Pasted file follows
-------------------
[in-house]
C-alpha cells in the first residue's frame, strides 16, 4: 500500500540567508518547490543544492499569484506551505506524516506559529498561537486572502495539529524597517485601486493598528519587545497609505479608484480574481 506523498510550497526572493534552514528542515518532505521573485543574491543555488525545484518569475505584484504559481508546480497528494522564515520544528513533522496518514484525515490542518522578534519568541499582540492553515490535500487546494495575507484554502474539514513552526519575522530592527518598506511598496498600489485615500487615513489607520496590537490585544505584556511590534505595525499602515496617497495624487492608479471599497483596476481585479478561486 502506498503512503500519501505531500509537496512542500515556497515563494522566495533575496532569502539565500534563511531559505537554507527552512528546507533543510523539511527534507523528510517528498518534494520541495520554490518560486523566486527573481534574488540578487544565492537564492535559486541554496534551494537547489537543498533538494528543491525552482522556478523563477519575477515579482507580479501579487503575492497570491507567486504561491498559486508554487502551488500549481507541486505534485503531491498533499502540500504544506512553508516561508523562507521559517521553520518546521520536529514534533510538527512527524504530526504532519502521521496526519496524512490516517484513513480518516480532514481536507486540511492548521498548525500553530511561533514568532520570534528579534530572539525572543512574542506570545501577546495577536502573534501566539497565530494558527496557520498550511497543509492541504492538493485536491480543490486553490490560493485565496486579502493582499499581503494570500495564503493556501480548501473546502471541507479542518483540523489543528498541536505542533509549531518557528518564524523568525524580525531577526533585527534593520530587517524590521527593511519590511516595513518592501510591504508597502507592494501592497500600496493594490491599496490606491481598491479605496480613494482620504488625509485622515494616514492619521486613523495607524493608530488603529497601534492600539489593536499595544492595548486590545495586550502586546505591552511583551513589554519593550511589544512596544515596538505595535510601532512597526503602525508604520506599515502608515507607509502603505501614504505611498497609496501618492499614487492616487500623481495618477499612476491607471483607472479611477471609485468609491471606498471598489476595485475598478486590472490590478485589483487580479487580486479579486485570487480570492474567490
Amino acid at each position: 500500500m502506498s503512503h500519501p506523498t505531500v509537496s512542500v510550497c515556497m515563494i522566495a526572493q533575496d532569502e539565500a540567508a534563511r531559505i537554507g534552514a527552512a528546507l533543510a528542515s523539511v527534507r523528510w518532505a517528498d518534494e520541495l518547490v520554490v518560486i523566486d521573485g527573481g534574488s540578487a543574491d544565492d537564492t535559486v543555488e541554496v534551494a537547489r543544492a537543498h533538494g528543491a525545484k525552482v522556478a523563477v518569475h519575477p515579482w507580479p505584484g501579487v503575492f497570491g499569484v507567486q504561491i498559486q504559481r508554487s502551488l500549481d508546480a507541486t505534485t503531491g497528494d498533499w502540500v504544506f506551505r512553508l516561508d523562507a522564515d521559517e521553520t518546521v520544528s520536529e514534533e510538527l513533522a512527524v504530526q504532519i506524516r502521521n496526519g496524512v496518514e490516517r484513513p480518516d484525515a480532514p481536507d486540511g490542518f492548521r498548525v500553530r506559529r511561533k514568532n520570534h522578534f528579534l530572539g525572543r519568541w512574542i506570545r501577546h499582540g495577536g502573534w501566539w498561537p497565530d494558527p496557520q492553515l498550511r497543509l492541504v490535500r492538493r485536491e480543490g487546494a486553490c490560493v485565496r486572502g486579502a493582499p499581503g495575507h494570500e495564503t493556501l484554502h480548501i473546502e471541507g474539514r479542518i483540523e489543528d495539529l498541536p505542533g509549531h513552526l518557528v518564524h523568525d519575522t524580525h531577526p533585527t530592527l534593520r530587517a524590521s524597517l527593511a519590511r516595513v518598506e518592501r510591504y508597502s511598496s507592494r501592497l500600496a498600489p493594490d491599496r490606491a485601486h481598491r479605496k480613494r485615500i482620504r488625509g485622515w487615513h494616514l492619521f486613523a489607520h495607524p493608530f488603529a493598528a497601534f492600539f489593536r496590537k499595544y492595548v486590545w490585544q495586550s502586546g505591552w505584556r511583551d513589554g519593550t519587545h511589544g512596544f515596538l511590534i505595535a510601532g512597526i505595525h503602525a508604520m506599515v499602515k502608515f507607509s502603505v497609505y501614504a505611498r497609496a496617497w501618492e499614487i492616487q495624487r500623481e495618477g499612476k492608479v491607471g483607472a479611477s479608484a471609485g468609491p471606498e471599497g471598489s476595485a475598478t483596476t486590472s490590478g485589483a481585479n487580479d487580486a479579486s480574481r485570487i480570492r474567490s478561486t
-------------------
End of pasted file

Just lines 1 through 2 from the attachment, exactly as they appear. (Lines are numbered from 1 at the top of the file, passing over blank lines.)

[in-house]
C-alpha cells in the first residue's frame, strides 16, 4: 500500500540567508518547490543544492499569484506551505506524516506559529498561537486572502495539529524597517485601486493598528519587545497609505479608484480574481 506523498510550497526572493534552514528542515518532505521573485543574491543555488525545484518569475505584484504559481508546480497528494522564515520544528513533522496518514484525515490542518522578534519568541499582540492553515490535500487546494495575507484554502474539514513552526519575522530592527518598506511598496498600489485615500487615513489607520496590537490585544505584556511590534505595525499602515496617497495624487492608479471599497483596476481585479478561486 502506498503512503500519501505531500509537496512542500515556497515563494522566495533575496532569502539565500534563511531559505537554507527552512528546507533543510523539511527534507523528510517528498518534494520541495520554490518560486523566486527573481534574488540578487544565492537564492535559486541554496534551494537547489537543498533538494528543491525552482522556478523563477519575477515579482507580479501579487503575492497570491507567486504561491498559486508554487502551488500549481507541486505534485503531491498533499502540500504544506512553508516561508523562507521559517521553520518546521520536529514534533510538527512527524504530526504532519502521521496526519496524512490516517484513513480518516480532514481536507486540511492548521498548525500553530511561533514568532520570534528579534530572539525572543512574542506570545501577546495577536502573534501566539497565530494558527496557520498550511497543509492541504492538493485536491480543490486553490490560493485565496486579502493582499499581503494570500495564503493556501480548501473546502471541507479542518483540523489543528498541536505542533509549531518557528518564524523568525524580525531577526533585527534593520530587517524590521527593511519590511516595513518592501510591504508597502507592494501592497500600496493594490491599496490606491481598491479605496480613494482620504488625509485622515494616514492619521486613523495607524493608530488603529497601534492600539489593536499595544492595548486590545495586550502586546505591552511583551513589554519593550511589544512596544515596538505595535510601532512597526503602525508604520506599515502608515507607509502603505501614504505611498497609496501618492499614487492616487500623481495618477499612476491607471483607472479611477471609485468609491471606498471598489476595485475598478486590472490590478485589483487580479487580486479579486485570487480570492474567490